Categories: Branding Design

Branding in a New Land

I used to know. . .
how to do brand identity work. Or at least, I thought I did. It involved locking myself and a small team in a room for a long time and unveiling the results at the end in a big “ta-da.” Now, I’m about to kick off an open design process for the Mozilla brand identity, and it’s going to turn everything on its head.

 

The Old Way: Controlled and Consistent

As creative director at retail giant Target, I was lucky to work with agencies and internal teams that developed dozens of brands, some of them now worth billions. In hindsight, our process was pretty straightforward. The merchants identified the market opportunity, marketing did research and gathered insights to come up with brand positioning, and our creative team led design.

The design phase lasted for months and included qualitative and quantitative testing to reach a data-driven consensus. After that, we had a tidy solution ready to stamp on packaging and signage and launch with a TV and print campaign. The stone tablets came down from the mountain, and we enforced the law of the brand.

Only a tiny percentage of our end users had a say in how the brand would look. We treated these customer focus groups and eye-tracking tests like a necessary nuisance to validate what our superior experience and intuition dictated as the right design for the brand. We were the experts. Engagement with the rest of our users consisted of them putting the freshly branded product into their shopping basket (or not) and, with our prodding, telling their friends about their purchase at spin class and on Facebook.

 

Train wheel in Wakkanai, Motohiro Sunoichi

Setting off to an Unknown Destination

Now, I am a stranger in a strange land. I work for Mozilla, the nonprofit that’s fighting for an equal Internet for everyone and the parent brand for the open-source Firefox browser. Over 30,000 volunteers contribute to our cause by writing code, translating web pages, and building community with other open-source advocates in cities and villages around the world. We offer a radical invitation to participate, and we show our work, even when it’s incomplete or messy.

I’m responsible for leading the development of a new brand identity for Mozilla. Today our style guide consists of a wordmark and a handful of muted colors—creative assets not up to the challenge of modern social communication. Mozilla keeps getting tangled up with Firefox, its main product. With the absence of a brand system, our communities and teams have spun up their own logos to celebrate their existence on T-shirts, stickers, and websites. And our wordmark doesn’t do justice to our fight for a free and open internet.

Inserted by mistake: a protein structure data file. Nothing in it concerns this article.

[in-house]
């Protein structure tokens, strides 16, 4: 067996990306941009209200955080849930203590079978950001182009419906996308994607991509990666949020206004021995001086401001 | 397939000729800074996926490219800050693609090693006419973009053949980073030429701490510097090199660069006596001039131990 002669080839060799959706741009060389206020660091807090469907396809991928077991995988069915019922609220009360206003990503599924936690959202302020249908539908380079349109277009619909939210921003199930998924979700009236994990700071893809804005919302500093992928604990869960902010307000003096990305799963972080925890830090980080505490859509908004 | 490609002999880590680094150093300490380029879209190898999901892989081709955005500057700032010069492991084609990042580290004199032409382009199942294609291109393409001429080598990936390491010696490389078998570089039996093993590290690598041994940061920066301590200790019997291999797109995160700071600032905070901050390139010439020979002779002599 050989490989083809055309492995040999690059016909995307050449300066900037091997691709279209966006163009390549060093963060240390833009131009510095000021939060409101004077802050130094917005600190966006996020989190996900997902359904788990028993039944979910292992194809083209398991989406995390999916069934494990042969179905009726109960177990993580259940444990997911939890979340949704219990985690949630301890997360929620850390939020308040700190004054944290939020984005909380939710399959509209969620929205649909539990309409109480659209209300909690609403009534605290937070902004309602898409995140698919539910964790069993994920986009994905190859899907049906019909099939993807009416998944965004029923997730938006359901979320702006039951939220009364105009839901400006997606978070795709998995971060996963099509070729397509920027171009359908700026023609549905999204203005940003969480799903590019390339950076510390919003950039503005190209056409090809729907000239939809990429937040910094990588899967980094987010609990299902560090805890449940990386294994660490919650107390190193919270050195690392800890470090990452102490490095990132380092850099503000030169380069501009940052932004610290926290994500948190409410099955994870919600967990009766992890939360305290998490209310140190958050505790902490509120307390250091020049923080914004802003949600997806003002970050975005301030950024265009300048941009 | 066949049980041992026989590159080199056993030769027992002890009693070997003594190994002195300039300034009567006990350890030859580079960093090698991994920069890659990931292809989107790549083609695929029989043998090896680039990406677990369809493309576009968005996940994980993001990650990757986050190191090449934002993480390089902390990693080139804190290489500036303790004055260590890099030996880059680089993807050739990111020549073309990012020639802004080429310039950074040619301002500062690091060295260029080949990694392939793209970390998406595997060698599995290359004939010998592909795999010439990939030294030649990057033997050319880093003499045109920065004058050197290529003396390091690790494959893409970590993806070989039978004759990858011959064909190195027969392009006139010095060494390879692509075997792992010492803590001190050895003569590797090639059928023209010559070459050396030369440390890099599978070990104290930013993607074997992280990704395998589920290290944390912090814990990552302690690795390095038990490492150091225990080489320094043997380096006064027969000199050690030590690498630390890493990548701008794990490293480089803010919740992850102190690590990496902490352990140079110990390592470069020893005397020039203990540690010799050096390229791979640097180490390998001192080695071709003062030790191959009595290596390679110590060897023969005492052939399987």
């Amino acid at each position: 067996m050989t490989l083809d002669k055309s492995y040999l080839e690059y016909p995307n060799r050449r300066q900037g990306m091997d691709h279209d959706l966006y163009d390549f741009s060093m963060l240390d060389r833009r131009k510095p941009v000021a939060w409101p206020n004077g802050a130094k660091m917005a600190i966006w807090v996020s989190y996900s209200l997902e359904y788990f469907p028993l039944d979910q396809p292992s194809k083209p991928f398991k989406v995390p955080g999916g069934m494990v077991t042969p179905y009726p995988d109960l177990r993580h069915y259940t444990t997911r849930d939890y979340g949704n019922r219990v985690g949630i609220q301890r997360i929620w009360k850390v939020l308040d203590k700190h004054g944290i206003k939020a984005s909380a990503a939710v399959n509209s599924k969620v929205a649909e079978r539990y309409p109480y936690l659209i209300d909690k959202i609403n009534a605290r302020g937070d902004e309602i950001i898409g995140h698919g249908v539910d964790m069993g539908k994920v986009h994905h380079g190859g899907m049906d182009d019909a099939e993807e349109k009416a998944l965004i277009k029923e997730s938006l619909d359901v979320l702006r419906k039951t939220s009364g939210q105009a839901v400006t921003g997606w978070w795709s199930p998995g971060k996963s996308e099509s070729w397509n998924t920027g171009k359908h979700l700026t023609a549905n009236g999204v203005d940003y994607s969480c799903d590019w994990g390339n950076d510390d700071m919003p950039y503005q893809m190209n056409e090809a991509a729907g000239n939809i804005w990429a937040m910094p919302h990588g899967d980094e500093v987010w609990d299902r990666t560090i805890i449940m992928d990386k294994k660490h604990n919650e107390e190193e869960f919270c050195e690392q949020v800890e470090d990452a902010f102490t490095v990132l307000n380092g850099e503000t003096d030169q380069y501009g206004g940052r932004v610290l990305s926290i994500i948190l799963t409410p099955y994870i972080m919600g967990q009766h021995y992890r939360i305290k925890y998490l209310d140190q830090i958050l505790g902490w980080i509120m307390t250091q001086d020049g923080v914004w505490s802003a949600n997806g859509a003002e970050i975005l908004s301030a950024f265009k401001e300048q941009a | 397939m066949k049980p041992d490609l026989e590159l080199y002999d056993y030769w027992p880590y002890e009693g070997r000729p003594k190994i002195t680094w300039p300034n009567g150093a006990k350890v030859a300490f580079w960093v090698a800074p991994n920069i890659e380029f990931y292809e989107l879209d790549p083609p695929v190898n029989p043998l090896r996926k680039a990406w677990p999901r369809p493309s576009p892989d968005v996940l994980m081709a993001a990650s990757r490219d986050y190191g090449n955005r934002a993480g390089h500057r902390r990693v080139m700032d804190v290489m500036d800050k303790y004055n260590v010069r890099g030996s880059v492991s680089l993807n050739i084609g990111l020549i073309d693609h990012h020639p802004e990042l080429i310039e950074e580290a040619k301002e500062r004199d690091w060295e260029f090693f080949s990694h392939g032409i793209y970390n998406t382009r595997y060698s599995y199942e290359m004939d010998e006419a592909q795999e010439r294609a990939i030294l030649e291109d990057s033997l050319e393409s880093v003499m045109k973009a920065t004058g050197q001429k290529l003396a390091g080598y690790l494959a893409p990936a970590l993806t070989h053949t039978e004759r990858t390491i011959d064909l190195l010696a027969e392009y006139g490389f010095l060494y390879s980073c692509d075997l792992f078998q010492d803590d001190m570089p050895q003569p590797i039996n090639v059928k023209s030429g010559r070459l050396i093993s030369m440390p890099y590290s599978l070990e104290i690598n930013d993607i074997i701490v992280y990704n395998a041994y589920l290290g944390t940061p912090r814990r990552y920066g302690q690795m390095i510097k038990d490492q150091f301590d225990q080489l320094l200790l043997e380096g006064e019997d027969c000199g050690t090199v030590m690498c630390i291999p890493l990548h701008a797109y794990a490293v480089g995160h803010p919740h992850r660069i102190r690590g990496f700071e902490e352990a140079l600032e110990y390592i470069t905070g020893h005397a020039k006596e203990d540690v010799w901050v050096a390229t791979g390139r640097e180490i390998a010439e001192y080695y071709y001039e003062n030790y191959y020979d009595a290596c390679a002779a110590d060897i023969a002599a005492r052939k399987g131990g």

This is just the sort of chaos I would have loved to untangle at Target. With the help of a big creative agency partner, the brand outcome could almost be predetermined at the outset: a design solution that could be imposed on the masses, applied and policed with care. At Mozilla though, our independent maker mindset ignores hierarchical dictats in a constant search for the new. A top-down brand might well be ignored or rejected by the community we champion.

 

A Few Lines in the Sand

As we interviewed some of the world’s best brand identity agencies for this assignment, it became clear that we would have to do this work in an unconventional way. As Mozilla we have permission—and an obligation—to work in the open and engage as many citizen-designers around the world who want to contribute. Our agency pick, London-based johnson banks, was equally enthusiastic about trying something new.

It dawned on us: the process will become the project. We’ll let go of a controlled outcome and have faith that what emerges will work. (Let go. Simply writing those words scares the bejeezus out of me.)

A few rules for our sandbox:

  • We won’t default to a crowd-sourced solution. Engagement will come in the idea generation phase, the critique of the work, and in how it gets used by Mozillians.
  • We will still guide and curate the work as transparently as possible, just as we do with Firefox and the other open-source projects at Mozilla.
  • We’ll keep the wheels on the bus. We’ll have a timeline with milestones and an end date.
  • We’ll aim for a flexible brand system recognizable as Mozilla so that we can gain the awareness that comes from repeated exposure.
  • We won’t vote on the outcome. The clicks of the crowd won’t drumpf all.

What might this process look like? We’re already asking talented folks in our Mozilla community design group to generate ideas. We’re publishing our process on this blog and our Medium channel, where we’ll welcome feedback. We will record or live-stream some working sessions and find or host live events where other designers can critique the work.

The journey is beginning, and you’re invited to come. All aboard!

 

Contributions from the Mozilla Brand Advisory Group, Arianna Orland, Jordan Crane, Kevin Fann, and others influenced this post.

Main image credit: “Sun Tunnels, 1976” image source

2 comments on “Branding in a New Land”

  1. akülü sandalye wrote on

    great article :)

    1. Tim Murray wrote on

      Many thanks!